Jesus not only fulfilled the Scriptures for who He was. He provoked people in a way that they fulfilled the Scriptures too. This is our challenge. NOt to wait until things happen but to make things happen- to provoke and let ourselves be provoked into fulfilling God’s will.

St. Augustine: The Dominican Ruler

St. Dominic and his disciples had to choose a rule already approved to start the Dominican Order. Humbert of Romans thought that Augustine’s rule was the best choice. Only someone who had authority, wisdom and holiness, could write a fitting rule to lead others to wisdom and holiness, under the right guidance. Furthermore, being a rule adopted by regular canons, St. Dominic himself, had been living under it and knew of its convenience to lead the kind of apostolic life he wanted for his brethren.

With that rule, St. Augustine intended to revive the kind of life the apostles lived. The apostolic community was the model to authentic Christian living. St. Dominic liked that. The Second Vatican Council, also advised religious congregations to go back to their sources. In other words, our fundamental rule perpetually calls us to renew ourselves by going back to the very fundamentals of the church: the apostolic life.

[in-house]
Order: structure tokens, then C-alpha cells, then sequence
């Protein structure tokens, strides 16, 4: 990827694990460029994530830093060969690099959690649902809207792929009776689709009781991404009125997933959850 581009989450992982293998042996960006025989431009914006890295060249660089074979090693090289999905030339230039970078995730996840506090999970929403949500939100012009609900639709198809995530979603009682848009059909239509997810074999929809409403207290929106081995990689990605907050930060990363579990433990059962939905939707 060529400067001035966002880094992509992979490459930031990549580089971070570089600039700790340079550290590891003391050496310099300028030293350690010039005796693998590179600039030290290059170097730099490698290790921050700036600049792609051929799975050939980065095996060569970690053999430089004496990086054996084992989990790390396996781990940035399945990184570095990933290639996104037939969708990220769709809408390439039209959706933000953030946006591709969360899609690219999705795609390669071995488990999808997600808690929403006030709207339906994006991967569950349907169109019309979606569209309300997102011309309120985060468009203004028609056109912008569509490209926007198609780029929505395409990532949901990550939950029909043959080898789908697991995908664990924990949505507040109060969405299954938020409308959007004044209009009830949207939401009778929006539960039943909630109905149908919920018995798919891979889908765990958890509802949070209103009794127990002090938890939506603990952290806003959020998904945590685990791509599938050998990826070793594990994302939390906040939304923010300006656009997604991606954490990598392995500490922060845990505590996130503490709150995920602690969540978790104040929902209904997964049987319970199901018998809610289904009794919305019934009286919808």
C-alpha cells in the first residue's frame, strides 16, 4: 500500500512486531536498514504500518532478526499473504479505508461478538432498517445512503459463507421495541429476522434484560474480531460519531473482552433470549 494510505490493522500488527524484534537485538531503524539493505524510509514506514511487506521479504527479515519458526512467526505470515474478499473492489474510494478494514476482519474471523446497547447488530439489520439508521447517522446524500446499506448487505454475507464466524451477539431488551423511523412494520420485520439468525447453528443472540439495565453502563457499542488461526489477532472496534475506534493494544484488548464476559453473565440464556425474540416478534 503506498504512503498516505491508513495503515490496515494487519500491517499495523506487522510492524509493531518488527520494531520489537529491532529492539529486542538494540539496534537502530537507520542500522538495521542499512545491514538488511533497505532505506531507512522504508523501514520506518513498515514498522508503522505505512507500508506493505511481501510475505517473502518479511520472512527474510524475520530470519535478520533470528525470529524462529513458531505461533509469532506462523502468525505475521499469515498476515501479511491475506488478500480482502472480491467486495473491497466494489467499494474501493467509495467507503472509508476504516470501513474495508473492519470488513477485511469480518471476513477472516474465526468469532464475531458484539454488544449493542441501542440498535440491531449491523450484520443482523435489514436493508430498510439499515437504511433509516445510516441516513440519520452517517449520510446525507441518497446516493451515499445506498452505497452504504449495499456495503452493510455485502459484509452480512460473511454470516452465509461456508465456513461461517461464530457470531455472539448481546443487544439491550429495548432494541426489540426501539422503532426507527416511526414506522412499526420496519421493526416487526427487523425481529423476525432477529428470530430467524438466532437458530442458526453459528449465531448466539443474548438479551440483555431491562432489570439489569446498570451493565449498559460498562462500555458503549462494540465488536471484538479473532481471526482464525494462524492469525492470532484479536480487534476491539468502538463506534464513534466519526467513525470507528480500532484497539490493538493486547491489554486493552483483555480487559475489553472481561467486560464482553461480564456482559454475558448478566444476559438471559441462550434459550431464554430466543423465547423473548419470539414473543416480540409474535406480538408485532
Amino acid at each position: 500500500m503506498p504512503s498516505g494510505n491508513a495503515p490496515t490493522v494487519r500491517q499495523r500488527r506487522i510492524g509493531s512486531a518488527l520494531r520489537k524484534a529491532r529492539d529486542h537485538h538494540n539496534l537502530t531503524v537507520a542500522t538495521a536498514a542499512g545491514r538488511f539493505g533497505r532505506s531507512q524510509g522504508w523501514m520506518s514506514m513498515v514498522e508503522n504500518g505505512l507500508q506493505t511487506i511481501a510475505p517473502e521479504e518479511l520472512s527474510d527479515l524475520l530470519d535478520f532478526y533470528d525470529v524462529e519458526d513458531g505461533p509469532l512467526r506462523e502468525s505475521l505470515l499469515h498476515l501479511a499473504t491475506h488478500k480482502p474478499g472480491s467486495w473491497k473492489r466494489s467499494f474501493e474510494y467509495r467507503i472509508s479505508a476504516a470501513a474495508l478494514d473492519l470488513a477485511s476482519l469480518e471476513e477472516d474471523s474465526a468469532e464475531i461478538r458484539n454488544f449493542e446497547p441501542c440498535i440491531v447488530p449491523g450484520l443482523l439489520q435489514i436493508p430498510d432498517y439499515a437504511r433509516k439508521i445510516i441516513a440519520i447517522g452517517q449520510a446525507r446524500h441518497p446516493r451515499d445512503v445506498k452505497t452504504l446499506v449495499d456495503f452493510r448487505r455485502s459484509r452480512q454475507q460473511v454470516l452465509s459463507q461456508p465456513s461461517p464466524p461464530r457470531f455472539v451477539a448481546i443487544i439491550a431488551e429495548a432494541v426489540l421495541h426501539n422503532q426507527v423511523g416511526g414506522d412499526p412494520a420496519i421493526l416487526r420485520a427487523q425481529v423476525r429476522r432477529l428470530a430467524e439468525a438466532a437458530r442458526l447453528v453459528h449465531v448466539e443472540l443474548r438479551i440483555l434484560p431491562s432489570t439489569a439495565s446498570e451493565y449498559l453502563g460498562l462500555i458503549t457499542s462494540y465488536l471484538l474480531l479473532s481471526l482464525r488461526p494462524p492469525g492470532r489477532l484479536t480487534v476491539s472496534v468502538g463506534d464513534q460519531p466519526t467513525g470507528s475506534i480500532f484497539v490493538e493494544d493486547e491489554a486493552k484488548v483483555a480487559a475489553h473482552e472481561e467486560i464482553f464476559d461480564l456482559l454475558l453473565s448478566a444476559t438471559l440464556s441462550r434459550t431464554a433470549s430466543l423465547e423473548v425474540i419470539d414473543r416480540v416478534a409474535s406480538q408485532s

21st Tuesday of the year

When we are tired of doing things, we have two questions in mind. “Did I do enough already?” and “When is it finished?”

The Pharisees created a complex system of rituals trying to answer the first question. When you can count the number of absolutions, prayers, sacrifices and other rituals you do, then you can feel some satisfaction that you have done what is required, you can even count them. The more in number, the better.

The church of Thessalonica was facing the second question: When is this finished? Some started to believe that the end was near. All millenarians try to send the message that we have served enough time. Now is the end. The shorter the better.